On Wednesday August 2, over 60 people from Grosse Pointe chose to recognize the 50th anniversary of the Detroit Riots by working to clean up blight with their Detroit neighbors.  Volunteers came from Grosse Pointe Rotary, Grosse Pointe Memorial Church, Grosse Pointe Chamber of Commerce and the Family Center, among other groups.
Excerpt from the Grosse Pointe News: 
More than 11,000 volunteers came together the week of July 31 to remove blight and board up houses as part of Life Remodeled, a Detroit-based nonprofit working to restore Detroit neighborhoods.
More than 1,000 volunteers worked inside the former Durfee Middle School building — a 143,000-square-foot building built in 1927 — as part of a two-year renovation project to build a community innovation center.
Among the laborers in this year’s project — which set a record for most volunteers (11,032), most city blocks of blight removed (367) and most vacant houses boarded up (534) — were 60 from Grosse Pointe Memorial Church and Rotary of Grosse Pointe. Many of them were touched by the experience — the tasks of which included everything from pulling staples to clearing brush.
“It’s historically a tough area,” said Peter Stroh, a Life Remodeled first-timer and Rotary member. “This mobilization of 11,032 is just an incredible achievement. Coming together, working toward a central goal, is the one thing that was really fulfilling to me.

“(I) truly enjoyed my inaugural experience,” he continued, “surprised with all we were asked to do, proud of the enthusiasm with which we all attacked the challenges of the jobs, pleased to know we left the classrooms and neighborhood in far better condition than they’ve been in many years.”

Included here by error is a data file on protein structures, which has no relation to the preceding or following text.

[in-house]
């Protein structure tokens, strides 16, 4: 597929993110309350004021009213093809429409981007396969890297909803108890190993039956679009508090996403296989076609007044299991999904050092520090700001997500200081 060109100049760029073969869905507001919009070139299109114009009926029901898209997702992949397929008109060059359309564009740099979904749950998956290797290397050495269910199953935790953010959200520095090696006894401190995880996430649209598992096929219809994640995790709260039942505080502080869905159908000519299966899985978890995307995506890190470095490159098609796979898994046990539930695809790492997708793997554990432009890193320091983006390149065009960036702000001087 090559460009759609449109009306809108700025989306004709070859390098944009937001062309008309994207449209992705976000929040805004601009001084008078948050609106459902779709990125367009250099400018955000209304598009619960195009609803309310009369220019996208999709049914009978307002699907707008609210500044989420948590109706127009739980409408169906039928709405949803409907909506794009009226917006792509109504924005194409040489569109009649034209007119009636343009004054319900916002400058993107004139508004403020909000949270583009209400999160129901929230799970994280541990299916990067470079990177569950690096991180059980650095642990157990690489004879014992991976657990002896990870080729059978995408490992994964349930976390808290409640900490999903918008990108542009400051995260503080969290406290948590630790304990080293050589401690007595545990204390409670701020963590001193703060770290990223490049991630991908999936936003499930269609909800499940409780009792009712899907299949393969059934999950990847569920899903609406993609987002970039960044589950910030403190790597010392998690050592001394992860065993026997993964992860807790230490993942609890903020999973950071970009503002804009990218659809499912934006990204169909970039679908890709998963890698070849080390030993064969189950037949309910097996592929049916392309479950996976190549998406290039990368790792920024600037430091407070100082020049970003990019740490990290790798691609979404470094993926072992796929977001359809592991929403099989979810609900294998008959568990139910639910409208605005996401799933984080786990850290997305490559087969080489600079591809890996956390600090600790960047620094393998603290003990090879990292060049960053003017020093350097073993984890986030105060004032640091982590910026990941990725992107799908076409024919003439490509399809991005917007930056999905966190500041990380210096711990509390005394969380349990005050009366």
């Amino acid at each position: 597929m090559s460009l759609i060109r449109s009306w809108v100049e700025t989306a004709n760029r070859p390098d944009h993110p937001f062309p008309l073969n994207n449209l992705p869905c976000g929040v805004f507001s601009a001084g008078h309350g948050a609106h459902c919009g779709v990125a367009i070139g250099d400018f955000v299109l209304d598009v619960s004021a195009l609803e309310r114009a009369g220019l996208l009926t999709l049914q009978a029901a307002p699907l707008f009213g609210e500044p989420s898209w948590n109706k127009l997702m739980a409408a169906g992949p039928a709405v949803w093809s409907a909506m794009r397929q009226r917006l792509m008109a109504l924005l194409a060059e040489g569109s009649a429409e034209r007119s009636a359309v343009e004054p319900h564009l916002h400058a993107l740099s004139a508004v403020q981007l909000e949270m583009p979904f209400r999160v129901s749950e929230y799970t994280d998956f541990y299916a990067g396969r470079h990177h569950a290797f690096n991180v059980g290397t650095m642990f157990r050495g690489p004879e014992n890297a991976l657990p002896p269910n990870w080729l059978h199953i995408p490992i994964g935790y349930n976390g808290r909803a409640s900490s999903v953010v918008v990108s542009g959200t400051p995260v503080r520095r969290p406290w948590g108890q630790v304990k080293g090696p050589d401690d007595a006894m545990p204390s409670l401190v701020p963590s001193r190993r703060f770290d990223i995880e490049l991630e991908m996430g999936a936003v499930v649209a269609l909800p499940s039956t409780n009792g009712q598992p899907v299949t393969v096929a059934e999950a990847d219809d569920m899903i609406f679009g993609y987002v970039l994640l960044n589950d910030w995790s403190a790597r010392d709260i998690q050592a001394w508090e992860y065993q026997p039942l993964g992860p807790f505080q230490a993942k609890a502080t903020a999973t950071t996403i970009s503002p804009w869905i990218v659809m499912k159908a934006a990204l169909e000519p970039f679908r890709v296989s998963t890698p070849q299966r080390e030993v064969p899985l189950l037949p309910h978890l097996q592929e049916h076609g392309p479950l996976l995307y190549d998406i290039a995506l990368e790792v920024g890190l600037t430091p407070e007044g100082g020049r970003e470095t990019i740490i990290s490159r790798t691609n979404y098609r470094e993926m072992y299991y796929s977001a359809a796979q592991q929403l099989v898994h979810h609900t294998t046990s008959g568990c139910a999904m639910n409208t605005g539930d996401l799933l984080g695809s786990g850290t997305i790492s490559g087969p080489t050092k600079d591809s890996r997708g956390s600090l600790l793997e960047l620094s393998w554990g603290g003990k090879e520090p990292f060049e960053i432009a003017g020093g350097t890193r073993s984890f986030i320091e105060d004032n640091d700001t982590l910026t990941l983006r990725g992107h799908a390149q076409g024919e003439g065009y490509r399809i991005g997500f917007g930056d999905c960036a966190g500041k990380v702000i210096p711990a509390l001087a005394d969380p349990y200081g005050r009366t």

Stroh worked inside the Durfee building removing “anything fixed to the walls."
Local volunteers were rallied for the outing largely due to the efforts of Rotarian Ted Everingham and Memorial member Howard Hill.

“It’s almost a spiritual experience for people,” Everingham said. “People came away uplifted. It moved people in different ways.”

Most participants said they’re happy to do it again next year. Hill said he was impressed with the number of volunteers Memorial and Rotary brought. When he participated last year, there were five. This year’s 60 volunteers give him hope next year’s numbers will top 100.

Everingham, who with Hill and others worked outside, clearing brush and debris from a home, said he was moved a few times during the project — first when a neighbor borrowed tools to trim his own hedges and clean up his yard.

“Our volunteers started going up and sweeping up his clippings,” he said. “People who don’t look like one another working on this man’s home and it made a difference, going in and fixing a neighborhood we’ve never seen before and may never go to again.”

Another moment occurred when taking debris to the curb for garbage pickup, a passing motorist rolled down his window, gave Everingham the thumb’s up and said, “Nice job, brother.”
Added Everingham, “They’re bringing a whole new life to this whole building.”